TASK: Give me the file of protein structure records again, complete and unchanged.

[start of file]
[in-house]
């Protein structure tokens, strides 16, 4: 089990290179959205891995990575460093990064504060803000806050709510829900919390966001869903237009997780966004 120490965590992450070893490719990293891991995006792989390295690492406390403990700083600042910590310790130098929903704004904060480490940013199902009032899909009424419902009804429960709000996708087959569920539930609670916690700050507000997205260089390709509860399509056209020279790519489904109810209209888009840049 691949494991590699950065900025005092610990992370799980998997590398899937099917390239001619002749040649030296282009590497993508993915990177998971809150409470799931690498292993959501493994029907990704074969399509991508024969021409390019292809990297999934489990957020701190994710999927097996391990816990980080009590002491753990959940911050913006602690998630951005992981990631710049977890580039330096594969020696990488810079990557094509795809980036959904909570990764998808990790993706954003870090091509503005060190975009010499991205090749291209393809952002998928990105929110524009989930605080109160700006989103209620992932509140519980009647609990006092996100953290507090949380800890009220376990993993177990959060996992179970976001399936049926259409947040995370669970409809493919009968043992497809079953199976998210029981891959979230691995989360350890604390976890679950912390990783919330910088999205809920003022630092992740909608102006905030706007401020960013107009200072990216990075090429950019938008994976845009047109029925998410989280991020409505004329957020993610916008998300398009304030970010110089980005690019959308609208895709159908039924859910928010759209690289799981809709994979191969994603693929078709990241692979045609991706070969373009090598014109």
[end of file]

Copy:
[in-house]
């Protein structure tokens, strides 16, 4: 089990290179959205891995990575460093990064504060803000806050709510829900919390966001869903237009997780966004 120490965590992450070893490719990293891991995006792989390295690492406390403990700083600042910590310790130098929903704004904060480490940013199902009032899909009424419902009804429960709000996708087959569920539930609670916690700050507000997205260089390709509860399509056209020279790519489904109810209209888009840049 691949494991590699950065900025005092610990992370799980998997590398899937099917390239001619002749040649030296282009590497993508993915990177998971809150409470799931690498292993959501493994029907990704074969399509991508024969021409390019292809990297999934489990957020701190994710999927097996391990816990980080009590002491753990959940911050913006602690998630951005992981990631710049977890580039330096594969020696990488810079990557094509795809980036959904909570990764998808990790993706954003870090091509503005060190975009010499991205090749291209393809952002998928990105929110524009989930605080109160700006989103209620992932509140519980009647609990006092996100953290507090949380800890009220376990993993177990959060996992179970976001399936049926259409947040995370669970409809493919009968043992497809079953199976998210029981891959979230691995989360350890604390976890679950912390990783919330910088999205809920003022630092992740909608102006905030706007401020960013107009200072990216990075090429950019938008994976845009047109029925998410989280991020409505004329957020993610916008998300398009304030970010110089980005690019959308609208895709159908039924859910928010759209690289799981809709994979191969994603693929078709990241692979045609991706070969373009090598014109």